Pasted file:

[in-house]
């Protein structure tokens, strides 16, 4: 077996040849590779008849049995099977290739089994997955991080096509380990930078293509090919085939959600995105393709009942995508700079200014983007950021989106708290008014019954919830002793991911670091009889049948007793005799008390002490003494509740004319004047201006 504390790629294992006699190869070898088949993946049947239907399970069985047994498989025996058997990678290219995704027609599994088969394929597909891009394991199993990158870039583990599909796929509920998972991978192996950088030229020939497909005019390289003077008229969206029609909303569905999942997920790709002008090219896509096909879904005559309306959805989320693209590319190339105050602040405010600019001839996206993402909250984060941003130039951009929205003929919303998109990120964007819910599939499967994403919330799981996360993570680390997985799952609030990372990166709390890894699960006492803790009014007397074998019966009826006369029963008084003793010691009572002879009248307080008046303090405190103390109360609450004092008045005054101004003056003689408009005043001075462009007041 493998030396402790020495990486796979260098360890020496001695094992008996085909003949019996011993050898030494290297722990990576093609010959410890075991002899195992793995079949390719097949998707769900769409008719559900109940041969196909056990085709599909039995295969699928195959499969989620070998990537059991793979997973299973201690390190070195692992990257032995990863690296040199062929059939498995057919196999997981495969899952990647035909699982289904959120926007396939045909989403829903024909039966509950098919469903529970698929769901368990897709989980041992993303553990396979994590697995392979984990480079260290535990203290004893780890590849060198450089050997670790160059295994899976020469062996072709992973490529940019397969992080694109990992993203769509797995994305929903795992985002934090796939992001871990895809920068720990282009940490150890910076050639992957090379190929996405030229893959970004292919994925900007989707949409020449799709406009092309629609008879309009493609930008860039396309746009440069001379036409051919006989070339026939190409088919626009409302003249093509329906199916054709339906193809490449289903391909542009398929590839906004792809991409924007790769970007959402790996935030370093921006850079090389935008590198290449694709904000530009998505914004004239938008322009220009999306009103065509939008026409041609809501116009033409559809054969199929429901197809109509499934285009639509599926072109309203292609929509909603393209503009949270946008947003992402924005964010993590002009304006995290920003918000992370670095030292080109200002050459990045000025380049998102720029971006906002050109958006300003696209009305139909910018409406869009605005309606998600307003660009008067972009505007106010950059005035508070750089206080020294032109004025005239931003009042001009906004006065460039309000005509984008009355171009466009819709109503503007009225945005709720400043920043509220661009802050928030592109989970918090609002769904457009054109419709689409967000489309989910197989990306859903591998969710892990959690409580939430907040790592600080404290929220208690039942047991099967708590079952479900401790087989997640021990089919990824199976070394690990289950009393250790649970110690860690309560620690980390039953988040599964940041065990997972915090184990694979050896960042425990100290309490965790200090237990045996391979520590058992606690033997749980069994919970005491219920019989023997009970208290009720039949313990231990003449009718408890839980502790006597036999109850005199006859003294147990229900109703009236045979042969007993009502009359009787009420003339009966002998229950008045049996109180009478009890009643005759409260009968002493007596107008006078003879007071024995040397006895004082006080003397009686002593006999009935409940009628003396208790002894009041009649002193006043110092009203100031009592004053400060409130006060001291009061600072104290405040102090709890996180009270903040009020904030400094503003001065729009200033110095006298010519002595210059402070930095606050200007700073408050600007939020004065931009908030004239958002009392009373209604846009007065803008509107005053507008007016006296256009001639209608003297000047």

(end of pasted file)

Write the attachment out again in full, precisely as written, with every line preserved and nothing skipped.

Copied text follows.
[in-house]
């Protein structure tokens, strides 16, 4: 077996040849590779008849049995099977290739089994997955991080096509380990930078293509090919085939959600995105393709009942995508700079200014983007950021989106708290008014019954919830002793991911670091009889049948007793005799008390002490003494509740004319004047201006 504390790629294992006699190869070898088949993946049947239907399970069985047994498989025996058997990678290219995704027609599994088969394929597909891009394991199993990158870039583990599909796929509920998972991978192996950088030229020939497909005019390289003077008229969206029609909303569905999942997920790709002008090219896509096909879904005559309306959805989320693209590319190339105050602040405010600019001839996206993402909250984060941003130039951009929205003929919303998109990120964007819910599939499967994403919330799981996360993570680390997985799952609030990372990166709390890894699960006492803790009014007397074998019966009826006369029963008084003793010691009572002879009248307080008046303090405190103390109360609450004092008045005054101004003056003689408009005043001075462009007041 493998030396402790020495990486796979260098360890020496001695094992008996085909003949019996011993050898030494290297722990990576093609010959410890075991002899195992793995079949390719097949998707769900769409008719559900109940041969196909056990085709599909039995295969699928195959499969989620070998990537059991793979997973299973201690390190070195692992990257032995990863690296040199062929059939498995057919196999997981495969899952990647035909699982289904959120926007396939045909989403829903024909039966509950098919469903529970698929769901368990897709989980041992993303553990396979994590697995392979984990480079260290535990203290004893780890590849060198450089050997670790160059295994899976020469062996072709992973490529940019397969992080694109990992993203769509797995994305929903795992985002934090796939992001871990895809920068720990282009940490150890910076050639992957090379190929996405030229893959970004292919994925900007989707949409020449799709406009092309629609008879309009493609930008860039396309746009440069001379036409051919006989070339026939190409088919626009409302003249093509329906199916054709339906193809490449289903391909542009398929590839906004792809991409924007790769970007959402790996935030370093921006850079090389935008590198290449694709904000530009998505914004004239938008322009220009999306009103065509939008026409041609809501116009033409559809054969199929429901197809109509499934285009639509599926072109309203292609929509909603393209503009949270946008947003992402924005964010993590002009304006995290920003918000992370670095030292080109200002050459990045000025380049998102720029971006906002050109958006300003696209009305139909910018409406869009605005309606998600307003660009008067972009505007106010950059005035508070750089206080020294032109004025005239931003009042001009906004006065460039309000005509984008009355171009466009819709109503503007009225945005709720400043920043509220661009802050928030592109989970918090609002769904457009054109419709689409967000489309989910197989990306859903591998969710892990959690409580939430907040790592600080404290929220208690039942047991099967708590079952479900401790087989997640021990089919990824199976070394690990289950009393250790649970110690860690309560620690980390039953988040599964940041065990997972915090184990694979050896960042425990100290309490965790200090237990045996391979520590058992606690033997749980069994919970005491219920019989023997009970208290009720039949313990231990003449009718408890839980502790006597036999109850005199006859003294147990229900109703009236045979042969007993009502009359009787009420003339009966002998229950008045049996109180009478009890009643005759409260009968002493007596107008006078003879007071024995040397006895004082006080003397009686002593006999009935409940009628003396208790002894009041009649002193006043110092009203100031009592004053400060409130006060001291009061600072104290405040102090709890996180009270903040009020904030400094503003001065729009200033110095006298010519002595210059402070930095606050200007700073408050600007939020004065931009908030004239958002009392009373209604846009007065803008509107005053507008007016006296256009001639209608003297000047």